you are in the diode archives fall 2010



Memorizing Poems

It is no different than lighting a candle. And, holding it high. To see better, the inner door way of the heart: Its red knob. Framed trellis. And the names of ancestors. Penciled in yellow and purple calligraphy.

Holding that lit candle, the door melts. And you find yourself in the market of an ancient city: Teeming with people of all ethnicity. Peddling tomatoes. Onions. Silks. Winged sandals. Drums. Saffron. Milk . . .

You walk around for hours. Till tired, you sit on a bench. Then, notice. In an empty stall away from the noise. A girl, wearing braids. Playing with her veil. The way your mother did. When about her age. 


This Woman with the Issue of Blood

Given her country. Time. She has winged maxi-pads. Pony-stamped tampons. But wouldn’t mind. Nor, would I. If some messiah

Opened our door. Raised his hands. Said: ‘Do you believe child.’ She, ‘Yes, lord’. He, ‘You’re healed. Go, and sin no more’.

Then, Holy Midol. That disciple so terrible at its calling. Would shrivel in the prison walls of the cupboard and collect dust.

Not to mention St. Tylenol. Who we’d manacle. Blindfold. March to the edge. Then kick, into the water-filled funnel.

Then she—you. Wouldn’t feel an urge this month, to knife my suit. All for a milk grime [spilled yesterday]. In one of your shoes

But, hold me gently against your small breasts. As I lick their wet boulders. Broken trees. Hot sands. And drying seas, instead.


Telling Your Life Story to a Dog

You begin with that moment in grade school. When, sitting in the middle row. You dropped your lunch money by the popular girl’s desk. And bent, for that glorious chance to glimpse her pink polka-dotted underwear.

You don’t leave out that afternoon, when food fight turned sour. And the pupils in class, after being asked how it began. Broke from silence. Pointed at you,  saying ‘yes, he was the first to spray water and throw rice.’

And you continue about how, instead of copying down three syllable words in class. You drew stick figures of you and your big breasted teacher. Wearing ski masks. Breaking into banks. Making away with quinzillion dollars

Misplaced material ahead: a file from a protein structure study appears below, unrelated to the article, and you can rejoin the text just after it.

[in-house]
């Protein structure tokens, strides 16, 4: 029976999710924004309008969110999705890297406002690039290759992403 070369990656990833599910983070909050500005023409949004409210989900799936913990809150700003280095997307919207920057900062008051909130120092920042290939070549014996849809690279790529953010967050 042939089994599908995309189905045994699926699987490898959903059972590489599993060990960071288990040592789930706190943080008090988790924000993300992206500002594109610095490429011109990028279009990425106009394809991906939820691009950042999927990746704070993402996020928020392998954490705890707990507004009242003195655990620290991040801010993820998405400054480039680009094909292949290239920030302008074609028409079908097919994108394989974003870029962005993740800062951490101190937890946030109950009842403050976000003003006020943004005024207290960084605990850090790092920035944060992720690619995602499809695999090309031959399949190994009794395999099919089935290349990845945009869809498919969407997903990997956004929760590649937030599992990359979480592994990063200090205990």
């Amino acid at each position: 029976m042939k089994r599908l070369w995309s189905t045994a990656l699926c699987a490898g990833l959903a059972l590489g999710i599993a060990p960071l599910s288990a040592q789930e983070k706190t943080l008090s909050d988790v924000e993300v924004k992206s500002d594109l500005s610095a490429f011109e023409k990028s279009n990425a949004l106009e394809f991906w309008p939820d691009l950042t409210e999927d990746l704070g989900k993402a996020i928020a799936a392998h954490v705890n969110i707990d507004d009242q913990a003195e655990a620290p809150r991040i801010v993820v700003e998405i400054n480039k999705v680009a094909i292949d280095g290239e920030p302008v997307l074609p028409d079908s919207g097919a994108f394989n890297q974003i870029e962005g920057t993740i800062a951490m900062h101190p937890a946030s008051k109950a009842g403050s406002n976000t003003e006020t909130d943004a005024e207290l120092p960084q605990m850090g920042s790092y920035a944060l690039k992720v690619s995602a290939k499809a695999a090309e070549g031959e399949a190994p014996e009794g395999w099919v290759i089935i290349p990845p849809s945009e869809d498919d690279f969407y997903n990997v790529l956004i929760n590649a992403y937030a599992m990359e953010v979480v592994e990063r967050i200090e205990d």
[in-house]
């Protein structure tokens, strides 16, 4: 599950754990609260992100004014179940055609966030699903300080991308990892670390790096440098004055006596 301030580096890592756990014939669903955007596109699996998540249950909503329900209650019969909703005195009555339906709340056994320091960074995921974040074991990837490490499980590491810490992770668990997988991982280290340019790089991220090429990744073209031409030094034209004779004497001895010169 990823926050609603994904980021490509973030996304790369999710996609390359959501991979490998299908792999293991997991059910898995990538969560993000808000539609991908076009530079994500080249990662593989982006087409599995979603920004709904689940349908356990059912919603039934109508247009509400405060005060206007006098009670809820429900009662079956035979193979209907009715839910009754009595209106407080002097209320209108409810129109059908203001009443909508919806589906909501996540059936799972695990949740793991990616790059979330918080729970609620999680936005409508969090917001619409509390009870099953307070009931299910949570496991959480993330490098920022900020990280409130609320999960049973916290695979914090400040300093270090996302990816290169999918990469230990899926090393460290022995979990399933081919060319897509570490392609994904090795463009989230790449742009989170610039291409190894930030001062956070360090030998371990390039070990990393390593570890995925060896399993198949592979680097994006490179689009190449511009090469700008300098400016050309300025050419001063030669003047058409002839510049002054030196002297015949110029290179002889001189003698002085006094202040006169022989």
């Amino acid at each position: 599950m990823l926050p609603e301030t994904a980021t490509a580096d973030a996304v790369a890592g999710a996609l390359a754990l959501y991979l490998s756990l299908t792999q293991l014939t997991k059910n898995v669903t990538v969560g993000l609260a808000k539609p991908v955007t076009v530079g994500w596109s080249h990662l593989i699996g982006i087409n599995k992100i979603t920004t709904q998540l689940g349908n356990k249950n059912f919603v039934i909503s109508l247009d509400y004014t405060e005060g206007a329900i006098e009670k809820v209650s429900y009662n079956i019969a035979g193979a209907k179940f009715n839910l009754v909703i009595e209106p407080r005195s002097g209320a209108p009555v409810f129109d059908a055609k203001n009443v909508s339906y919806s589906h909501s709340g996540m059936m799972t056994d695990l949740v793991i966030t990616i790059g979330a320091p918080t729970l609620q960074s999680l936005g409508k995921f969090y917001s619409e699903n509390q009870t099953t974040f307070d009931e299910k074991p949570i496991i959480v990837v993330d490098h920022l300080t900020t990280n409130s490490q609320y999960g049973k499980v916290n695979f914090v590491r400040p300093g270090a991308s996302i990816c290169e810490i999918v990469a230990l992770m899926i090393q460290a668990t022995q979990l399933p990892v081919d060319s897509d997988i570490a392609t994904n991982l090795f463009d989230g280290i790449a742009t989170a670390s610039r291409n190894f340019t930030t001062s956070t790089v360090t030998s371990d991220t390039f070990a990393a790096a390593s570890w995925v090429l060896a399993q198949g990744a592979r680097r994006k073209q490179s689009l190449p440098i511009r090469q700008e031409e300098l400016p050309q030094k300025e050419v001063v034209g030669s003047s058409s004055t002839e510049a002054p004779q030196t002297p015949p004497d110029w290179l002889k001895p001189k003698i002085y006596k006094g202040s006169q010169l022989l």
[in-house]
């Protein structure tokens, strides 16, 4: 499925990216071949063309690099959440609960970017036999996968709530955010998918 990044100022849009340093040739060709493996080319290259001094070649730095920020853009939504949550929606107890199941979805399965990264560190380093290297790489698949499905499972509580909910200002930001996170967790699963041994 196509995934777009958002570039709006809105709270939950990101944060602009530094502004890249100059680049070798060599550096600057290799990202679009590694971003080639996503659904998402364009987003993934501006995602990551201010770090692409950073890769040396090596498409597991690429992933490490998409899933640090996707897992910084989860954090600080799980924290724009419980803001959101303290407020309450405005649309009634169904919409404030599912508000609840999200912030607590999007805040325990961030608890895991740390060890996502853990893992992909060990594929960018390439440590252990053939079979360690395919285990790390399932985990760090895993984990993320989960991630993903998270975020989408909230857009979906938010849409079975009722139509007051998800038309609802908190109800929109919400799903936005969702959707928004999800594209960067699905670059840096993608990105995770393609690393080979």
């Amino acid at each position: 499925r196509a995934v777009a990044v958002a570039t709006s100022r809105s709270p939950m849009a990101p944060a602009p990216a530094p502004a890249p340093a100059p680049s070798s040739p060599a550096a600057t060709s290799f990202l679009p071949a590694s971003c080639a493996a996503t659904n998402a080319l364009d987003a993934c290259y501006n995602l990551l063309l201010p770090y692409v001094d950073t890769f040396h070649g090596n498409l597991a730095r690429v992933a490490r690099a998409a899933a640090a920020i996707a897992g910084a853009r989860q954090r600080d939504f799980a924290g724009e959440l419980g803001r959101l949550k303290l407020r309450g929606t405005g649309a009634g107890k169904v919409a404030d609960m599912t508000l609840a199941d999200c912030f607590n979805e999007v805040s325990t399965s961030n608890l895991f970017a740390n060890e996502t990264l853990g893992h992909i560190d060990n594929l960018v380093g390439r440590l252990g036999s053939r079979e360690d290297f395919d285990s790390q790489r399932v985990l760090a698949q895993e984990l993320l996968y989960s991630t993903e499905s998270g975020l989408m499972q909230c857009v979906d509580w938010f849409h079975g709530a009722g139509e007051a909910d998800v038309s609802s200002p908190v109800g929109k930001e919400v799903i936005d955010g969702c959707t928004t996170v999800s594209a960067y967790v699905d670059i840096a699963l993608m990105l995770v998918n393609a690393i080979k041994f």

Entering your super-duper house. She, Bonnie. You, Clyde. She, ripping open your pants. You, her blouse. Having a long sex-bout. Resting on your mega-fantastic couch. Then mounting each other again, and riding for hours.

You go on and on about barely being able to read. And how little you cared, back then for those stupid books on science experiments and hygiene…

Only hours later, do you realize your old friend—the dog. Much unconcerned with your story, but too polite to leave. Is resigned beside you asleep. His food bowl empty. His new flavored bone chewed thin.

You cover him with blankets. Turn off the lights. And walk quietly, outside.


And They Lived Happily Ever After

Doesn’t mean they are in the room right now. Naked. Wrestling. Saying: ‘You like that.’ ‘Yeah.’ ‘Go slower?’ ‘Pound it.’

Or that his gaze at this maid’s pointed breasts. Or that one’s. So full against her cheap dress. Is a mistake. A chance occurrence.

But that. Just three years after going door to door with the glass slipper. Testing each maiden’s foot, to find his mystery woman

He’s the one fat from inactivity. Boring from the same speech. Remarkably dull in his musings. And she. Once he starts snoring

Will again slip through doors. Past corridors. Into a room, with another male servant. Where, unlike the ones from nights previous

She hopes to be thrown to the floor. The royal bra ripped from her chest. Her legs spread. Hemmed. And pinned against the wall.  


Abayomi Animashaun’s volume of verse, The Giving of Pears, is available through Black Lawrence Press.